Budget and Appropriations

Molly E. Reynolds, “Why Trump’s move to rescind spending might find favor in the House, but not the Senate,” Brookings FixGov:

“Special congressional procedures can help facilitate legislating, but they can’t always overcome underlying disagreement among legislators.”

Susan Ferrechio, "Two-year budget cycle gains traction," Washington Examiner:

“Republicans and Democrats on a committee tasked with reforming the troubled congressional appropriations process are weighing a plan to turn the annual budgeting and spending process into an every-other-year event.”

James C. Capretta, "Three Ideas for Budget Process Reform," Real Clear Policy:

“Still, it might be possible for the joint committee to advance reforms that both parties can support if the proposed changes are seen as not tipping the scales toward a particular outcome. Here are three ideas that the committee should consider. They would all improve the current process and are all compatible with various perspectives on the budget.”

Jean Parvin Bordewich, "U.S. budget reform: The nudge Congress needs," Hewlett:

“Success, for me, would be one or two modest steps forward, the kind that shift attitudes and momentum on Capitol Hill and become lasting, bipartisan legislative reforms. Sweeping or one-party action, on the other hand, would be contested and fragile. “

Sam Berger and Pete Sepp, "Fixing the budget process, one step at a time," The Hill:

“We’re a progressive and a conservative who don’t agree on much. While we have genuine policy disagreements on most issues of substance, we do agree that the federal budget process is broken and the dysfunction is a disservice to our country – especially to Americans who don’t often have a voice in Washington.”

Congress, Miscellaneous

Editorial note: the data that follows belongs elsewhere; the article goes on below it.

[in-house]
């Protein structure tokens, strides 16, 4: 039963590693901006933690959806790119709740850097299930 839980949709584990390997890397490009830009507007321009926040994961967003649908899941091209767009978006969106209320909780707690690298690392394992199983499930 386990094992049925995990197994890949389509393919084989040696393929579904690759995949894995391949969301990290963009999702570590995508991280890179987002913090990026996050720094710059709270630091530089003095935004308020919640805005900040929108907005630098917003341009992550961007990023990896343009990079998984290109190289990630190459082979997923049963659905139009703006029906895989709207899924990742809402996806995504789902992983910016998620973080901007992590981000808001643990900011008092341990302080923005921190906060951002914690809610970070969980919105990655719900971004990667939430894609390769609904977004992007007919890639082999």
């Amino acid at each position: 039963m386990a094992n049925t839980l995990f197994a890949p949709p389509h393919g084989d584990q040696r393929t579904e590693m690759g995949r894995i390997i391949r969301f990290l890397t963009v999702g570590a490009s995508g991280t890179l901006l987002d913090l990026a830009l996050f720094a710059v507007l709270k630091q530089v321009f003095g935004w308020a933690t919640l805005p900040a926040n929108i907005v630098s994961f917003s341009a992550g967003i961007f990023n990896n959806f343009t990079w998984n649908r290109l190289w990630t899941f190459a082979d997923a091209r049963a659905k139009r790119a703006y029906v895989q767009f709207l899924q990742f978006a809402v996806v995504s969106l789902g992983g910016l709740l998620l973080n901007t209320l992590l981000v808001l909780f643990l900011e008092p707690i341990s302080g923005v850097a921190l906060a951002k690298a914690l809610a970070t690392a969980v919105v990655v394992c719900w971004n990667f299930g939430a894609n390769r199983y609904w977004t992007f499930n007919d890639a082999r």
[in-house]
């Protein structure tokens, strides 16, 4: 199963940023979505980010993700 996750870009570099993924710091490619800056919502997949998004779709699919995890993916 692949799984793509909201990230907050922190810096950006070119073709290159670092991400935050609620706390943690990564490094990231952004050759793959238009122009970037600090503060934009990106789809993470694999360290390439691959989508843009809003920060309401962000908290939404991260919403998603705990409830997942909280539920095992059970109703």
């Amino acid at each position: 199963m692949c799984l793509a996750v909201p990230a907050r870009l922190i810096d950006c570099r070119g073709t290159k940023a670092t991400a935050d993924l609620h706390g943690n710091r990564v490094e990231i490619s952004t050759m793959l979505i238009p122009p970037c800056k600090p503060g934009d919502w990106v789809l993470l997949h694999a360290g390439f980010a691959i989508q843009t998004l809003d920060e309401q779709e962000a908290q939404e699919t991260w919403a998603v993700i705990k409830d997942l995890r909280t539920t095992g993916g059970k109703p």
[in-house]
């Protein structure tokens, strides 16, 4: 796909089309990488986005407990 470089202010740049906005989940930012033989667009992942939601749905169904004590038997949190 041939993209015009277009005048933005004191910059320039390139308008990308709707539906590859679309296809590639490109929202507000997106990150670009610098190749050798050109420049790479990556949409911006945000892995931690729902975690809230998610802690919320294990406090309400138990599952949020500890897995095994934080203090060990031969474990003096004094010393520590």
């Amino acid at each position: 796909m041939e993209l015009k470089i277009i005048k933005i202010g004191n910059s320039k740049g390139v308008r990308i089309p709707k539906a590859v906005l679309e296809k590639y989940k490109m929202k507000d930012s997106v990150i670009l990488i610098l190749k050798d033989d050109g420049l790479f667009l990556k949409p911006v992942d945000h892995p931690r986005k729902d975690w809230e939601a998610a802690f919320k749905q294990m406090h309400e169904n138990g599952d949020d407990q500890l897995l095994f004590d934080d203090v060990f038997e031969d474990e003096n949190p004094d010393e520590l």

James Wallner, “An Impotent Congress,” Law and Liberty:

“But in reality, the problem underlying Congress’s present dysfunction is a lack of effort, not polarization.  That is, the Senate is mired in gridlock because its members are unwilling to expend the effort required to legislate successfully in a polarized environment.”

Sean McMinn, “House Experience Poised to Nose-Dive,” Roll Call:

“If this election year ushers in as big a wave as Democrats are hoping for, it could end not just with a new party in control of the House, but with a major brain drain in the chamber. Departing members take with them their institutional knowledge and experienced staff. The freshmen who replace them will not only be starting from scratch, but, like Tea Party members did in 2010, could arrive by virtue of an antagonistic attitude and may be reluctant to back established party leadership.”

Avery Anapol, “100 days after House passage, Gillibrand calls on Senate to act on sexual harassment reform,” The Hill:

“Sen. Kirsten Gillibrand (D-N.Y.) on Thursday criticized her Senate colleagues for not acting on sexual harassment reform, noting 100 days had passed since the House passed landmark legislation to overhaul Capitol Hill’s sexual harassment policies.”

Harassment is ‘an open secret,’ former Hill staffers say,” PBS Newshour (video):

Sen. David Perdue and Jenny Beth Martin, “Make Congress work again,” Washington Examiner:

“Trump was elected to change the direction of our country and make America great again, and for the last year he has moved with a sense of urgency to get that done. Congress must finally work together to do the same.”

Eric Garcia, “Members Dismiss Need for ‘Taxpayer Funded Dorm’ in D.C.,” Roll Call:

“Thompson’s legislation would create a study to look at turning a vacant residence hall near the Capitol into affordable housing.”

Carl Levin, “Congress dangerously wields its oversight power in Russia probe,” The Hill:

“Denigrating and working to end the probe into the Russian involvement in our election before it concludes upends values we cherish of due process and equality under the law. Were the president and House Republicans to succeed in quashing the Mueller investigation, it would result in the impunity from the operation of law that the best dictators achieve.”